Event Title

Legacy of Insect Defoliators: Increased Wind-Related Mortality Two Decades After a Spruce Budworm Outbreak

Event Website

http://www.nafew2009.org/

Start Date

23-6-2009 10:30 AM

End Date

23-6-2009 10:50 AM

Description

The effects of spruce budworm (Choristoneura fumiferana (Clem.)) outbreaks on growth and survival of balsam fir (Abies balsamea (L.) Mill.) and spruce (Picea spp.) are well documented, but few studies extend beyond 10 years after defoliation ceased. We used inventory data from 106 permanent sample plots (PSP) in >50 year old balsam fir stands in northern New Brunswick, Canada, to determine legacy effects of the 1969-1993 budworm outbreak on stand development up to 29 years after defoliation ceased. Defoliation data were based on annual aerial surveys from 1945 to 1993 and PSP ground sampling from 1985 to 1993. PSPs were stratified into net stand volume development categories (decreasing, stable, and increasing stemwood volume from 1985-2005), and related to outbreak phases (outbreak, direct 1-10 years after defoliation ceased, and legacy >10 years), number of years of defoliation (1-4, 5-8, 9-12), and stand age (mature, overmature). Trend and rate of volume development over time was related to past outbreak severity (?2 = 6.681, df = 2, p<0.05). For example, 93% of 15 PSPs that had entered the stand break-up phase (i.e., <100 m3/ha live standing volume) experienced ?5 years of defoliation. Stand age was an important factor influencing outbreak severity (e.g., r2 = 0.383, p<0.01) and vulnerability to post-outbreak wind disturbance events. A pulse of post-outbreak wind-related mortality peaked at 11 m3/ha/yr 11-15 years after defoliation ceased. Hence, the compounding effect of post-outbreak wind disturbance drastically increased the impact and longevity of the spruce budworm disturbance event, especially in ageing post-outbreak stands. Our study demonstrates the need to consider the complexity of disturbance dynamics, as a single disturbance event rarely operates in isolation. Stand development projections and wood supply models need to take into account losses that result from the interaction of disturbances events to ensure the security of future wood supplies.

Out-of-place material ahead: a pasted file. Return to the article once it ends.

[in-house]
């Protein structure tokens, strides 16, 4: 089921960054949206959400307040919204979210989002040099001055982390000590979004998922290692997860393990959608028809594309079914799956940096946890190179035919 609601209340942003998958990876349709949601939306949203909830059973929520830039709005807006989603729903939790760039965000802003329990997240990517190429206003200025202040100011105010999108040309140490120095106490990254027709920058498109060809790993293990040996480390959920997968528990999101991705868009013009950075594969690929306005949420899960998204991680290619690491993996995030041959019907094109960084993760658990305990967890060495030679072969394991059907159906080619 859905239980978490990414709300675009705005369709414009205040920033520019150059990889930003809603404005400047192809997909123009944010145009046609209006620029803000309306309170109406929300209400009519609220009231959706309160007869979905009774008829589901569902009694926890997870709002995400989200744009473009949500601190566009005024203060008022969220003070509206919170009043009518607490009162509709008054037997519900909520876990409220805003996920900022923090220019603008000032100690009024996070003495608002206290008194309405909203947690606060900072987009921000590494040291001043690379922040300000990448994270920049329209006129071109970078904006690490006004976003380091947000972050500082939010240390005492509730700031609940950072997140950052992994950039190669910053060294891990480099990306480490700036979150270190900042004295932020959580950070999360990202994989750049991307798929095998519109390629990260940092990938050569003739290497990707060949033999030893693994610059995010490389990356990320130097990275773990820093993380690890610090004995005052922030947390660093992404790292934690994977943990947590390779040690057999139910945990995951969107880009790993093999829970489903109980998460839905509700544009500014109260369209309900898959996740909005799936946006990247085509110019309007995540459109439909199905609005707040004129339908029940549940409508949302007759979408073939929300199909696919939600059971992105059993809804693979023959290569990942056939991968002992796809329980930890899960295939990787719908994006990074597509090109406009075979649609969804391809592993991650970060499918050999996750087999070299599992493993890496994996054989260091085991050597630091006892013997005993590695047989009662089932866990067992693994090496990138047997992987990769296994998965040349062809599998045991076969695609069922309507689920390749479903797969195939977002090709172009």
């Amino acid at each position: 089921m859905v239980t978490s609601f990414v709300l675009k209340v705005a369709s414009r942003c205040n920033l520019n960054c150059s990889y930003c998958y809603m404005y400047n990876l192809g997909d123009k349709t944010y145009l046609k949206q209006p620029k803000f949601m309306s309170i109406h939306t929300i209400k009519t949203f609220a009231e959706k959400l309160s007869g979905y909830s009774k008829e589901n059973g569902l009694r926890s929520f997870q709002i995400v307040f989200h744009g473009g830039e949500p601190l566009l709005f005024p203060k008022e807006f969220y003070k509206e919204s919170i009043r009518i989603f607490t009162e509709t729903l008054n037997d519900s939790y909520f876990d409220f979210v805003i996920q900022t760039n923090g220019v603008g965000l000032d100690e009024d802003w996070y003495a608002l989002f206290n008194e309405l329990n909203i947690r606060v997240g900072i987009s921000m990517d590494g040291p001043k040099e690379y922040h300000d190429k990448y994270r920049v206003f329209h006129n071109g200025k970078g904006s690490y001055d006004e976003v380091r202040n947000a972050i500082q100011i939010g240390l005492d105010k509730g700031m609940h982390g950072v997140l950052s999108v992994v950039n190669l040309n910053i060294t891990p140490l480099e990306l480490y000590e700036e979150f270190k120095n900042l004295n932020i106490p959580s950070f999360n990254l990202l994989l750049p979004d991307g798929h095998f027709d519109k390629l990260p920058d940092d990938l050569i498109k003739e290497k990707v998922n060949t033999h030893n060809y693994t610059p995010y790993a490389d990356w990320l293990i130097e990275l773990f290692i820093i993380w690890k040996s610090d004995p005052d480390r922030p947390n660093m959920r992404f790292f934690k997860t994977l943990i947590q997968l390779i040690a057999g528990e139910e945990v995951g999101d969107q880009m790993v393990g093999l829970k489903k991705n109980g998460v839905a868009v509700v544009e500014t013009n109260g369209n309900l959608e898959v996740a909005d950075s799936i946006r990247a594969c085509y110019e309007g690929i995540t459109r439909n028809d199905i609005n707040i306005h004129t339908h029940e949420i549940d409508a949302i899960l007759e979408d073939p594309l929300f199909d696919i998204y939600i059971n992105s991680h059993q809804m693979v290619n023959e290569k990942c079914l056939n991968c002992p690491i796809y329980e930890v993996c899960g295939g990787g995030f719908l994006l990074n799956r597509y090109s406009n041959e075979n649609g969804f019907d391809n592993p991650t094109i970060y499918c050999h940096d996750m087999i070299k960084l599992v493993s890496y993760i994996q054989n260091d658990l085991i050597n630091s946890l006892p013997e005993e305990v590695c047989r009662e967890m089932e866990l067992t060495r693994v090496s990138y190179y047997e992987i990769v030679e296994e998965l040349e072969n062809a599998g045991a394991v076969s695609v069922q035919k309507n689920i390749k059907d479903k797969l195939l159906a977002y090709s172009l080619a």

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Jun 23rd, 10:30 AM Jun 23rd, 10:50 AM

Legacy of Insect Defoliators: Increased Wind-Related Mortality Two Decades After a Spruce Budworm Outbreak

The effects of spruce budworm (Choristoneura fumiferana (Clem.)) outbreaks on growth and survival of balsam fir (Abies balsamea (L.) Mill.) and spruce (Picea spp.) are well documented, but few studies extend beyond 10 years after defoliation ceased. We used inventory data from 106 permanent sample plots (PSP) in >50 year old balsam fir stands in northern New Brunswick, Canada, to determine legacy effects of the 1969-1993 budworm outbreak on stand development up to 29 years after defoliation ceased. Defoliation data were based on annual aerial surveys from 1945 to 1993 and PSP ground sampling from 1985 to 1993. PSPs were stratified into net stand volume development categories (decreasing, stable, and increasing stemwood volume from 1985-2005), and related to outbreak phases (outbreak, direct 1-10 years after defoliation ceased, and legacy >10 years), number of years of defoliation (1-4, 5-8, 9-12), and stand age (mature, overmature). Trend and rate of volume development over time was related to past outbreak severity (?2 = 6.681, df = 2, p<0.05). For example, 93% of 15 PSPs that had entered the stand break-up phase (i.e., <100 m3/ha live standing volume) experienced ?5 years of defoliation. Stand age was an important factor influencing outbreak severity (e.g., r2 = 0.383, p<0.01) and vulnerability to post-outbreak wind disturbance events. A pulse of post-outbreak wind-related mortality peaked at 11 m3/ha/yr 11-15 years after defoliation ceased. Hence, the compounding effect of post-outbreak wind disturbance drastically increased the impact and longevity of the spruce budworm disturbance event, especially in ageing post-outbreak stands. Our study demonstrates the need to consider the complexity of disturbance dynamics, as a single disturbance event rarely operates in isolation. Stand development projections and wood supply models need to take into account losses that result from the interaction of disturbances events to ensure the security of future wood supplies.

http://digitalcommons.usu.edu/nafecology/sessions/disturbance/1